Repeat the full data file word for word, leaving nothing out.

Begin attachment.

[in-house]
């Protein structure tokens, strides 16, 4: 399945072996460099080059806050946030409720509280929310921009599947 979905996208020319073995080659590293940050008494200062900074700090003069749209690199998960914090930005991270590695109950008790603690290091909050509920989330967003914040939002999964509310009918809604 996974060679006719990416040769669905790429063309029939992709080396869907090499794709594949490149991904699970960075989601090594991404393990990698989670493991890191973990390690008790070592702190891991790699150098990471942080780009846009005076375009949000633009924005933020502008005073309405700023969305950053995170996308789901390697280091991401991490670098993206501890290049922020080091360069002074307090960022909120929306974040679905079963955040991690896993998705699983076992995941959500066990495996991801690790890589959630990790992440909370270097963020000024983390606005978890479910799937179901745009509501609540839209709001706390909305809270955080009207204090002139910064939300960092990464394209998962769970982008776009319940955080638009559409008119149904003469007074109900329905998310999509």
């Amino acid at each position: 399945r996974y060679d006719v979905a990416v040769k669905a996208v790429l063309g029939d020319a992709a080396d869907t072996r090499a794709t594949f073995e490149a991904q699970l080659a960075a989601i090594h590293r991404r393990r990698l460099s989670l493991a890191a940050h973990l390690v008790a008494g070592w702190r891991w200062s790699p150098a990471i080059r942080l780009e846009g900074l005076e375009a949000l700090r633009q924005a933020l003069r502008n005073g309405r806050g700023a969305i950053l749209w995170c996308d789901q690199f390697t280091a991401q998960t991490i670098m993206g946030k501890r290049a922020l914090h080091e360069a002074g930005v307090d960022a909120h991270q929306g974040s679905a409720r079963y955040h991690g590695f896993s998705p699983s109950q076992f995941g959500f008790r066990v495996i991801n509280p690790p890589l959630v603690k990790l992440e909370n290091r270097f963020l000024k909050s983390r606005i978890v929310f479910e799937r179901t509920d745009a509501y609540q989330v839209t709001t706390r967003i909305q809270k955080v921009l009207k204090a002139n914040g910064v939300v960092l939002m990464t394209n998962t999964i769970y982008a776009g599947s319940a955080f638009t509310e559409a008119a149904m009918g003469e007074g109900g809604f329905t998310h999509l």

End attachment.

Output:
[in-house]
């Protein structure tokens, strides 16, 4: 399945072996460099080059806050946030409720509280929310921009599947 979905996208020319073995080659590293940050008494200062900074700090003069749209690199998960914090930005991270590695109950008790603690290091909050509920989330967003914040939002999964509310009918809604 996974060679006719990416040769669905790429063309029939992709080396869907090499794709594949490149991904699970960075989601090594991404393990990698989670493991890191973990390690008790070592702190891991790699150098990471942080780009846009005076375009949000633009924005933020502008005073309405700023969305950053995170996308789901390697280091991401991490670098993206501890290049922020080091360069002074307090960022909120929306974040679905079963955040991690896993998705699983076992995941959500066990495996991801690790890589959630990790992440909370270097963020000024983390606005978890479910799937179901745009509501609540839209709001706390909305809270955080009207204090002139910064939300960092990464394209998962769970982008776009319940955080638009559409008119149904003469007074109900329905998310999509």
């Amino acid at each position: 399945r996974y060679d006719v979905a990416v040769k669905a996208v790429l063309g029939d020319a992709a080396d869907t072996r090499a794709t594949f073995e490149a991904q699970l080659a960075a989601i090594h590293r991404r393990r990698l460099s989670l493991a890191a940050h973990l390690v008790a008494g070592w702190r891991w200062s790699p150098a990471i080059r942080l780009e846009g900074l005076e375009a949000l700090r633009q924005a933020l003069r502008n005073g309405r806050g700023a969305i950053l749209w995170c996308d789901q690199f390697t280091a991401q998960t991490i670098m993206g946030k501890r290049a922020l914090h080091e360069a002074g930005v307090d960022a909120h991270q929306g974040s679905a409720r079963y955040h991690g590695f896993s998705p699983s109950q076992f995941g959500f008790r066990v495996i991801n509280p690790p890589l959630v603690k990790l992440e909370n290091r270097f963020l000024k909050s983390r606005i978890v929310f479910e799937r179901t509920d745009a509501y609540q989330v839209t709001t706390r967003i909305q809270k955080v921009l009207k204090a002139n914040g910064v939300v960092l939002m990464t394209n998962t999964i769970y982008a776009g599947s319940a955080f638009t509310e559409a008119a149904m009918g003469e007074g109900g809604f329905t998310h999509l």